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Food Preservative Capabilities of Grape (Vitis vinifera) and Clementine Mandarin (Citrus reticulata) By-products Extracts in South Africa

1
Department of Food Science, Faculty of AgriSciences, Stellenbosch University, Private Bag X1, Matieland, Stellenbosch 7602, South Africa
2
Postharvest Technology Research Laboratory, South African Research Chair in Postharvest Technology, Department of Horticultural Sciences, Faculty of AgriSciences, Stellenbosch University, Private Bag X1, Matieland, Stellenbosch 7602, South Africa
3
Postharvest Technology Research Laboratory, South African Research Chair in Postharvest Technology, Department of Food Science, Faculty of AgriSciences, Stellenbosch University, Private Bag X1, Matieland, Stellenbosch 7602, South Africa
4
Department of Animal Sciences, Faculty of AgriSciences, Stellenbosch University, Private Bag X1, Matieland, Stellenbosch 7602, South Africa
*
Author to whom correspondence should be addressed.
Sustainability 2019, 11(6), 1746; https://doi.org/10.3390/su11061746
Received: 15 February 2019 / Revised: 15 March 2019 / Accepted: 19 March 2019 / Published: 22 March 2019
(This article belongs to the Special Issue Food Additives and Sustainability)
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Abstract

The drive towards sustainable food systems coupled with increased consumer sophistication have prompted innovation in waste valorization. Grape and citrus processing by-products, abundant in the Mediterranean and tropical regions, respectively, are expanding and are sustainable sources of bioactive phytochemicals that can be used as natural preservatives for foods. Phytochemical composition, antioxidant, and antimicrobial properties of extracts from grape pomace (GPE), seeds (GSE), and clementine mandarin peel and pulp (MPE) grown in South Africa were analyzed. Total phenols and carotenoids were highest in GPE followed by GSE and MPE (p ≤ 0.05). Flavonoids and anthocyanins were higher (p ≤ 0.05) in GPE and GSE compared to MPE. The GSE had the highest proanthocyanidins content followed by GPE and MPE (p ≤ 0.05). Ascorbic acid was only detected in MPE, which also had the highest titratable acidity and lowest pH values (p ≤ 0.05). The GSE had the highest antioxidant potency composite index followed by GPE and MPE (p ≤ 0.05). The order of antimicrobial activity of the extracts was MPE > GSE > GPE (p ≤ 0.05). Current findings show that GSE is a potential antioxidant while MPE holds promise as an antimicrobial for the food industry. View Full-Text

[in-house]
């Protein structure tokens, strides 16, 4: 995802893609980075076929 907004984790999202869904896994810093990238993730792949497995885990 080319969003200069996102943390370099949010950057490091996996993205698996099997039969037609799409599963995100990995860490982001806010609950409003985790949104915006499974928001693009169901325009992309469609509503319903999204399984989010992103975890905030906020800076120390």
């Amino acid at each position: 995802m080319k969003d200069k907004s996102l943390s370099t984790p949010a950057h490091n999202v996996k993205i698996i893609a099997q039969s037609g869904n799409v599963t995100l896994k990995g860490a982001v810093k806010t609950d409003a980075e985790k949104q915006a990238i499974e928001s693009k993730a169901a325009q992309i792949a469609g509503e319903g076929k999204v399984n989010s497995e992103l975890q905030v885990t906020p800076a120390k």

Keywords: fruit by-product; antioxidant activity; antimicrobial activity; natural preservative; proanthocyanidins; sustainable food systems fruit by-product; antioxidant activity; antimicrobial activity; natural preservative; proanthocyanidins; sustainable food systems
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This is an open access article distributed under the Creative Commons Attribution License which permits unrestricted use, distribution, and reproduction in any medium, provided the original work is properly cited (CC BY 4.0).
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Pfukwa, T.M.; Fawole, O.A.; Manley, M.; Gouws, P.A.; Opara, U.L.; Mapiye, C. Food Preservative Capabilities of Grape (Vitis vinifera) and Clementine Mandarin (Citrus reticulata) By-products Extracts in South Africa. Sustainability 2019, 11, 1746.

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